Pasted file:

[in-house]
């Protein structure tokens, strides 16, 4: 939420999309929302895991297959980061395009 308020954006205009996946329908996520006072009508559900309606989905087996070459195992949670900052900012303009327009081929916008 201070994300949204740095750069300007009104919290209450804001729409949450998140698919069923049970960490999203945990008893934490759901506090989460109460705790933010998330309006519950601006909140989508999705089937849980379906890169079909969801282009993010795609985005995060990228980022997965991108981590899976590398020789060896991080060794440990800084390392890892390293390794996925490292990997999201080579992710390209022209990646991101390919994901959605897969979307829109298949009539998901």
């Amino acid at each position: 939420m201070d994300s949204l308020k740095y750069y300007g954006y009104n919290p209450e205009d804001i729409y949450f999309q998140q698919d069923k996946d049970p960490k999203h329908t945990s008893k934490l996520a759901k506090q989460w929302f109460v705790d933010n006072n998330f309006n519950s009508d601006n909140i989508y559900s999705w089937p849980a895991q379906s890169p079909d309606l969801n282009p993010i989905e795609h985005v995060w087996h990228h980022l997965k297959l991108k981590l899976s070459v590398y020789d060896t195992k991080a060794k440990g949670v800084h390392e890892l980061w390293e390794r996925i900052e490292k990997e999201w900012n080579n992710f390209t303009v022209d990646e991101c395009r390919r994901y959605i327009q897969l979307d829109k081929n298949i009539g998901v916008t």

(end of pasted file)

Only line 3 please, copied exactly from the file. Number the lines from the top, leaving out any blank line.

């Amino acid at each position: 939420m201070d994300s949204l308020k740095y750069y300007g954006y009104n919290p209450e205009d804001i729409y949450f999309q998140q698919d069923k996946d049970p960490k999203h329908t945990s008893k934490l996520a759901k506090q989460w929302f109460v705790d933010n006072n998330f309006n519950s009508d601006n909140i989508y559900s999705w089937p849980a895991q379906s890169p079909d309606l969801n282009p993010i989905e795609h985005v995060w087996h990228h980022l997965k297959l991108k981590l899976s070459v590398y020789d060896t195992k991080a060794k440990g949670v800084h390392e890892l980061w390293e390794r996925i900052e490292k990997e999201w900012n080579n992710f390209t303009v022209d990646e991101c395009r390919r994901y959605i327009q897969l979307d829109k081929n298949i009539g998901v916008t």